With my failures and my shame,
And wave good-bye to yesterday,
As I danced among the flames,
So dont try to save me now,
Let the walls of my world all burn down,
Just stand back and wait till the smoke finally passes,
And I will rise,
From the ashes,
From the ashes,
From the ashes,
For all that Im loosing, much more will I gain,
The hard part is choosing,
To change what needs changed,
And my stance will be much lighter,
With these demonds off my chest,
Im born with better spirit,
To lay the old to rest
So dont try to save me now,
Let the walls of my world all burn down,
Just stand back and wait till the smoke finally passes,
And I will rise
From the ashes,
From the ashes,
From the ashes,
And Ill walk away stonger,
I will be fyin,
Higher and truer
Then Ive flown before,
My right hand holds matches,
My left holds my past,
I hope the catches,
And burns it down
Fast.

song performed by Martina McbrideReport problemRelated quotes
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The Dream From The Past

Every night I dream,
Thousands of hours of war,
Mother Nile emits the tale of my scar,
The Land of Sphinx and Pharoahs of the damned,
The Land of progression and the corpses were rammed,
The Nomad rose up and threw down his horse,
The galloped the golden sand with the force of Ra,
He challenged the Pharoah in the battle of might,
Last man to stand should sling other's neck in a torque,

The Nomad rose up and charged with aggression,
The defense of Pharoah flowed up in frustration,
The swings, the flings, the charges, the assaults,
Blood splattered and smeared;
A corpse fell down and Nomad rose up from the sand,

The Nomad ruled the Land of mighty Ramses and beautiful Cleopatra,
He remembers the time serving the town of Hamunapatra,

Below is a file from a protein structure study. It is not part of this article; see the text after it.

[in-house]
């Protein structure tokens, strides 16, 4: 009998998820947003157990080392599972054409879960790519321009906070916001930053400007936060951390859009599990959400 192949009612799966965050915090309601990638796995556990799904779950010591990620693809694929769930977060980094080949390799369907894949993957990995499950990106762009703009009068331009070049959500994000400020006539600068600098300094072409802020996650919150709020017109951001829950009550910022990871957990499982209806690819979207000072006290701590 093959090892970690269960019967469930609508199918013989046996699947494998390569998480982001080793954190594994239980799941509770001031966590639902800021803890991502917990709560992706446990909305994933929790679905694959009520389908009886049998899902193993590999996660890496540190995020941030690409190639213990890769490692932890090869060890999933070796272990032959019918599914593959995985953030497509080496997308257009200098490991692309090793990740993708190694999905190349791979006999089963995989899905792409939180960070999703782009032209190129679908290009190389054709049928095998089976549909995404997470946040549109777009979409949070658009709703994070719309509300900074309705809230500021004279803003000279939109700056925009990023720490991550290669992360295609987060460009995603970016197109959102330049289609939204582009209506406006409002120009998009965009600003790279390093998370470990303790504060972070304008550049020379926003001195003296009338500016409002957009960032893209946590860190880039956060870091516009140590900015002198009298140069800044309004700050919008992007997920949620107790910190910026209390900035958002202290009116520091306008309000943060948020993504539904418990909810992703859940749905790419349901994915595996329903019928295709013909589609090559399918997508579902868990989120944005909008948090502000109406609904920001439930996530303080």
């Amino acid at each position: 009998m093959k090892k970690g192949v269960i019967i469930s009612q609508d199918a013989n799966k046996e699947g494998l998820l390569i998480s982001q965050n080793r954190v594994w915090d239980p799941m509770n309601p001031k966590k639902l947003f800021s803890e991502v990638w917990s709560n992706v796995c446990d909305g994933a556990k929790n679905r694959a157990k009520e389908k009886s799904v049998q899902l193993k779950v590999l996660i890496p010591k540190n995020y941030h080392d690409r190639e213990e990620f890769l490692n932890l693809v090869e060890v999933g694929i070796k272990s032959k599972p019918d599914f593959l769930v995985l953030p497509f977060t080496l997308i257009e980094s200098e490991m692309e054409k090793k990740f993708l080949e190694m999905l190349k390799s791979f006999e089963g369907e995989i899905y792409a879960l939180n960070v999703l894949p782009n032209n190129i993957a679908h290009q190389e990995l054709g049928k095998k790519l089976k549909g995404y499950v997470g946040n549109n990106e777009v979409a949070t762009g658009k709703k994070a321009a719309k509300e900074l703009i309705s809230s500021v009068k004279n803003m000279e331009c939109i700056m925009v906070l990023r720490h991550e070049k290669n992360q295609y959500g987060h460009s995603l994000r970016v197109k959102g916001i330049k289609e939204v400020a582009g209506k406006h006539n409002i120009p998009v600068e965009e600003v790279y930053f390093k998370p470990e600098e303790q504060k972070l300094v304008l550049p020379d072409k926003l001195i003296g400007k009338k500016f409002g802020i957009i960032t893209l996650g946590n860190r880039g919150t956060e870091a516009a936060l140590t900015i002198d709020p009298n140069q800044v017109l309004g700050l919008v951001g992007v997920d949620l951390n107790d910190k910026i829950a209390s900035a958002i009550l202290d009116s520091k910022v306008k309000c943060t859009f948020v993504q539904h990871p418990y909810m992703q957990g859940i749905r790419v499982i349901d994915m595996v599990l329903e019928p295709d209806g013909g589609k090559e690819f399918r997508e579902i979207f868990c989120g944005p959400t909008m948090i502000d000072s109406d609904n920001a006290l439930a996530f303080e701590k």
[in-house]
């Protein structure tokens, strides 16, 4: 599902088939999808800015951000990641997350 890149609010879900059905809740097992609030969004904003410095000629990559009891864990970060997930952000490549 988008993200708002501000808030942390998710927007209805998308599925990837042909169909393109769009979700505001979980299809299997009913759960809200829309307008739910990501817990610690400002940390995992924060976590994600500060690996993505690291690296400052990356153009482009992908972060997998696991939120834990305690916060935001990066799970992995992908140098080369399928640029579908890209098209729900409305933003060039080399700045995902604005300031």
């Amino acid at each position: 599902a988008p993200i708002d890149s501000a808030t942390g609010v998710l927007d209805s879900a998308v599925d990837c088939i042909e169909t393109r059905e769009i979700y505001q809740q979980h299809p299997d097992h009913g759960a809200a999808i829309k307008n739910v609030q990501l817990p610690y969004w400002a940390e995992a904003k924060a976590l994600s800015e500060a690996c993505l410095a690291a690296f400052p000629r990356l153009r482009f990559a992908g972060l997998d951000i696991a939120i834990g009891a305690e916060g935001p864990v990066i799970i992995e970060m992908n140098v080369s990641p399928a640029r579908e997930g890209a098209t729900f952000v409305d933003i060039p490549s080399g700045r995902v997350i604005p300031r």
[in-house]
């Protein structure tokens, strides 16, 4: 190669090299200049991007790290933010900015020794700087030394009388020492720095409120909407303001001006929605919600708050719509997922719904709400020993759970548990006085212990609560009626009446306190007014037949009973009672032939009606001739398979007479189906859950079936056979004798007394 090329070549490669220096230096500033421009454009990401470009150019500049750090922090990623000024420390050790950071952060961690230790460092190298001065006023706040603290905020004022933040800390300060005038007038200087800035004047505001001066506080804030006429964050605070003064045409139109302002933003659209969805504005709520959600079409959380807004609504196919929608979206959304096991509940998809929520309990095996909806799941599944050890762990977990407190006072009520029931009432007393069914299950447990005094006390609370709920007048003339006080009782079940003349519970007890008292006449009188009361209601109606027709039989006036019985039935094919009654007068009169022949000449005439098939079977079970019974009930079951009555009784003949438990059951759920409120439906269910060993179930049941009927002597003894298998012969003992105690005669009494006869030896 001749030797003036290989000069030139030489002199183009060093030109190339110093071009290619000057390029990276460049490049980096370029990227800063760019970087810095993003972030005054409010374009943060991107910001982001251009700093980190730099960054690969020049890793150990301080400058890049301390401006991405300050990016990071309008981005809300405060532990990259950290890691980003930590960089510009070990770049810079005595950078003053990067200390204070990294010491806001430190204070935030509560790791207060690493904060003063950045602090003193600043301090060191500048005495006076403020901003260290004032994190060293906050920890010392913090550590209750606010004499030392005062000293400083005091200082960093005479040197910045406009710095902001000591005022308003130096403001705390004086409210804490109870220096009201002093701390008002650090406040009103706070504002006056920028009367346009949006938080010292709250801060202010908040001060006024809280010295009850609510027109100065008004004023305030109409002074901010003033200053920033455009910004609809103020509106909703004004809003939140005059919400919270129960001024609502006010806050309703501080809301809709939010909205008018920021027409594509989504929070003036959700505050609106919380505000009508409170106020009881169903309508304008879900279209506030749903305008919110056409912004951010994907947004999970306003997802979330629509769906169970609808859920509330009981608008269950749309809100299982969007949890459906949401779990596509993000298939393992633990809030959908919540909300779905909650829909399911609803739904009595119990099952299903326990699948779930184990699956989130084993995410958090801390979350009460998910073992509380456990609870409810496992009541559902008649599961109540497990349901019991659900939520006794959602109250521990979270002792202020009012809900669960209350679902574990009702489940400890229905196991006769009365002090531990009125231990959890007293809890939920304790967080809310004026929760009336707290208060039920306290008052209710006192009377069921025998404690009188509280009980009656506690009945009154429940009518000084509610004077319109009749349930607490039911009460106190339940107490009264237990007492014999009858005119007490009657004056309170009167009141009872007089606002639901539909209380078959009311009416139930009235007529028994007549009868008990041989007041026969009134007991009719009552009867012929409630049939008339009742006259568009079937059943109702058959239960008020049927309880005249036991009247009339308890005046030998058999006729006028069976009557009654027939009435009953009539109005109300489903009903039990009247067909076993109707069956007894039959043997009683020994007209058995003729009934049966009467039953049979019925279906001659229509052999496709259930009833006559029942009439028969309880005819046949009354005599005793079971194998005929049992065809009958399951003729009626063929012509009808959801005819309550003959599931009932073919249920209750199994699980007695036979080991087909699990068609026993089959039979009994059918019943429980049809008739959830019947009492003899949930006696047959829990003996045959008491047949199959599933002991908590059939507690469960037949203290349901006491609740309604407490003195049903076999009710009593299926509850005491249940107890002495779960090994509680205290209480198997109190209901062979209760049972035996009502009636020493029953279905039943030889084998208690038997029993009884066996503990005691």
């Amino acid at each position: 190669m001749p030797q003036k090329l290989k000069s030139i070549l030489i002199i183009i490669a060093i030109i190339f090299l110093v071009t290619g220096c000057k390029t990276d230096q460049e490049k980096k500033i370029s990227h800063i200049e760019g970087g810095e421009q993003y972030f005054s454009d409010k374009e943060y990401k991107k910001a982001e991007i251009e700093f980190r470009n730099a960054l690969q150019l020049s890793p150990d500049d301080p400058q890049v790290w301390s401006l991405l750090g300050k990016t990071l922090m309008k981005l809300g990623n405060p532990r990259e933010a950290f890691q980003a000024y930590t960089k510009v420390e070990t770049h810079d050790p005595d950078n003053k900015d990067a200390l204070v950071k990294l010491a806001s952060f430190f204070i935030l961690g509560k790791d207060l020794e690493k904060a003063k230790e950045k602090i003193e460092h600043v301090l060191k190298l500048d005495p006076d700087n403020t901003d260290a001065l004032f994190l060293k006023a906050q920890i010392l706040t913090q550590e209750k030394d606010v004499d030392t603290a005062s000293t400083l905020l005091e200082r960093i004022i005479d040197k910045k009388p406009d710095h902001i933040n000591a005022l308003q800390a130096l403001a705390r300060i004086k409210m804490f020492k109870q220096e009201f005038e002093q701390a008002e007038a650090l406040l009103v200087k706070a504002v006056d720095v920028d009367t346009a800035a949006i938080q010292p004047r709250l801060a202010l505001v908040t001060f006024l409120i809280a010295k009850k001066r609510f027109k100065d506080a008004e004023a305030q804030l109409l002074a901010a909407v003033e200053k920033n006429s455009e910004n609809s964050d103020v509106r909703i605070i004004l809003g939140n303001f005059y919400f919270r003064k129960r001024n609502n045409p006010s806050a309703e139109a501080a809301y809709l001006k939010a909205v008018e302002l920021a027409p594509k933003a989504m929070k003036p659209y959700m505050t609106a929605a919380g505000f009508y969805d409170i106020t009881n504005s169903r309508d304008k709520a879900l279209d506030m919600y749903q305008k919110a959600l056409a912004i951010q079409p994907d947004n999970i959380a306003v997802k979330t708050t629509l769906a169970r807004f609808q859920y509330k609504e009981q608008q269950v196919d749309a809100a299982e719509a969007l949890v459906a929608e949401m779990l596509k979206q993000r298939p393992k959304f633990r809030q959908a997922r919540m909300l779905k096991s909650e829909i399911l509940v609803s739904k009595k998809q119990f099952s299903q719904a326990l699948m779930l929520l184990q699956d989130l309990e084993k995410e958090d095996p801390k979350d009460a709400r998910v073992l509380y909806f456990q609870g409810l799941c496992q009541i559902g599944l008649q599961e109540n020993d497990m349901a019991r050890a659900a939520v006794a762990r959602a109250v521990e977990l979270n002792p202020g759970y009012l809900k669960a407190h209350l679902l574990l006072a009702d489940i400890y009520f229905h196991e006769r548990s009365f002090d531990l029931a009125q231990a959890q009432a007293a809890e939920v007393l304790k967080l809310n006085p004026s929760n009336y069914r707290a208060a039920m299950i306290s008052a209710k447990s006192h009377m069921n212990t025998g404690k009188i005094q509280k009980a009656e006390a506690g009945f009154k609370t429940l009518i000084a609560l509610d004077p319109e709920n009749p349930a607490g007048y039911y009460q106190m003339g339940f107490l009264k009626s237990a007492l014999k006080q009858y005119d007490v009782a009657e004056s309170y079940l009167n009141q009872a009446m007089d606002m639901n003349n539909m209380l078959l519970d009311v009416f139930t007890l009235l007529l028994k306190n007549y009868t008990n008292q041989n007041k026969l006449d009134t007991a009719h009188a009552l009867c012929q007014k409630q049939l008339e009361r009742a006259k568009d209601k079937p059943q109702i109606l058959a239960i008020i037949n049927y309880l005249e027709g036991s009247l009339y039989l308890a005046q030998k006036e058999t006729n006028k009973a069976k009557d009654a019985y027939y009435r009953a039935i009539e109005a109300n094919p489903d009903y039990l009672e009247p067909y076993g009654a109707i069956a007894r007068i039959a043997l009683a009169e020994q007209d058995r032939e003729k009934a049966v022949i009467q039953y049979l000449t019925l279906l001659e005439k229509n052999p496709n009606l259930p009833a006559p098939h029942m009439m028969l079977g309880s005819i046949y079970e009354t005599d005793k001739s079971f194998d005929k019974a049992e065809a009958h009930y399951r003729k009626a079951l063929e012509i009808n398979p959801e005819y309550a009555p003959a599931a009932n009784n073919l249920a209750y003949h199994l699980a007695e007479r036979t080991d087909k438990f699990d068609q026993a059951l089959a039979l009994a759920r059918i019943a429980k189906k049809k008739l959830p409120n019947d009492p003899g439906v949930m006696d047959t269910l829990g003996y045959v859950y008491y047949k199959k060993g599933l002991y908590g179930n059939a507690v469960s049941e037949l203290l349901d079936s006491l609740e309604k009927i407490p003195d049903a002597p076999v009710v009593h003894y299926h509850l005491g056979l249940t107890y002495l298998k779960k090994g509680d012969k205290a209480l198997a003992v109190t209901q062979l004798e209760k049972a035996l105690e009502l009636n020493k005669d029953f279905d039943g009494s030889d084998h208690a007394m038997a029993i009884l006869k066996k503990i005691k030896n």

The Nomad, the Messiah fought bad and evil with the might of Osiris,
Imhotep died a death of glory,
Mummified and laid to rest,
His spirits found a new body and flowed to Peninsula,
But the scabbard was left vacant and the sword was still held high.

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christmas not far from the Holy land

A fleeting mental picture
Conjured up in young lad’s head
Of shopping malls and Christmas trees
Of warm kitchen and warm bed

anticipation of a great Christmas eve
Of family gathered round the Christmas tree
These pleasant thoughts give reality leave
for a moment he’s home, and again carefree

Harsh reality returns, pushes memories away
helmet is pulled down tight on his head
Near and around him his compatriots lay
Some frightened, some trembling... some dead

Hands shaking, teeth clenched, eyes wet with tears
Blankly staring, without seeing... carnage abounds
Aging by the second, yet still young in years
Will be haunted forever, by War’s savage sounds

On a cold mountainside, somewhere in Afghanistan
Young men are killing and in turn being slain
On Christmas, and not too far from the holy land
One must wonder 'dear God, what do we gain? '

When our boys are back... or their bodies returned home
Afghanistan will return to a country of yore
And Christmas’s will never be the same Christmas's
That our young men knew once before